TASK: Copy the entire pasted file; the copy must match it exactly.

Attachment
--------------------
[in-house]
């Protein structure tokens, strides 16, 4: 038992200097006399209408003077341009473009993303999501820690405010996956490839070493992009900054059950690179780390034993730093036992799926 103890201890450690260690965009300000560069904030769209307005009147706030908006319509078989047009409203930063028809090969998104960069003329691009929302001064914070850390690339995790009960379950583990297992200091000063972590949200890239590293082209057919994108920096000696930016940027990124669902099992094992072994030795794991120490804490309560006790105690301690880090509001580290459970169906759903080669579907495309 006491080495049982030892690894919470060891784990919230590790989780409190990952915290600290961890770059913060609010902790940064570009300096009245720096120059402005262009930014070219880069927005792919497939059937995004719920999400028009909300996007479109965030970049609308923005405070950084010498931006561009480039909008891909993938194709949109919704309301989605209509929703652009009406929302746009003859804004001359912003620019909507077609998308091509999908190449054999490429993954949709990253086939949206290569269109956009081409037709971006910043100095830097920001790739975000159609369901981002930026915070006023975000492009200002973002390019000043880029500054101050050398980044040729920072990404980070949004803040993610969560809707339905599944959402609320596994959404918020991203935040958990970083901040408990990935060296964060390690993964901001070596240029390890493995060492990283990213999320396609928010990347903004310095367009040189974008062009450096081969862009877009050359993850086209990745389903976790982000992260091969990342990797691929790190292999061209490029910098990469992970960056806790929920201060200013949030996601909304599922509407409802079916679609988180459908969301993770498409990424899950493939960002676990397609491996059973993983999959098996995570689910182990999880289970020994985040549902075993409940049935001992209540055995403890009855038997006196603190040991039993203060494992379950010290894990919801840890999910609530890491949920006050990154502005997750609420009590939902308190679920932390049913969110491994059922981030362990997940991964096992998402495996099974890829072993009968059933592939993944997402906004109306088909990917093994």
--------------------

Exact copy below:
[in-house]
């Protein structure tokens, strides 16, 4: 038992200097006399209408003077341009473009993303999501820690405010996956490839070493992009900054059950690179780390034993730093036992799926 103890201890450690260690965009300000560069904030769209307005009147706030908006319509078989047009409203930063028809090969998104960069003329691009929302001064914070850390690339995790009960379950583990297992200091000063972590949200890239590293082209057919994108920096000696930016940027990124669902099992094992072994030795794991120490804490309560006790105690301690880090509001580290459970169906759903080669579907495309 006491080495049982030892690894919470060891784990919230590790989780409190990952915290600290961890770059913060609010902790940064570009300096009245720096120059402005262009930014070219880069927005792919497939059937995004719920999400028009909300996007479109965030970049609308923005405070950084010498931006561009480039909008891909993938194709949109919704309301989605209509929703652009009406929302746009003859804004001359912003620019909507077609998308091509999908190449054999490429993954949709990253086939949206290569269109956009081409037709971006910043100095830097920001790739975000159609369901981002930026915070006023975000492009200002973002390019000043880029500054101050050398980044040729920072990404980070949004803040993610969560809707339905599944959402609320596994959404918020991203935040958990970083901040408990990935060296964060390690993964901001070596240029390890493995060492990283990213999320396609928010990347903004310095367009040189974008062009450096081969862009877009050359993850086209990745389903976790982000992260091969990342990797691929790190292999061209490029910098990469992970960056806790929920201060200013949030996601909304599922509407409802079916679609988180459908969301993770498409990424899950493939960002676990397609491996059973993983999959098996995570689910182990999880289970020994985040549902075993409940049935001992209540055995403890009855038997006196603190040991039993203060494992379950010290894990919801840890999910609530890491949920006050990154502005997750609420009590939902308190679920932390049913969110491994059922981030362990997940991964096992998402495996099974890829072993009968059933592939993944997402906004109306088909990917093994």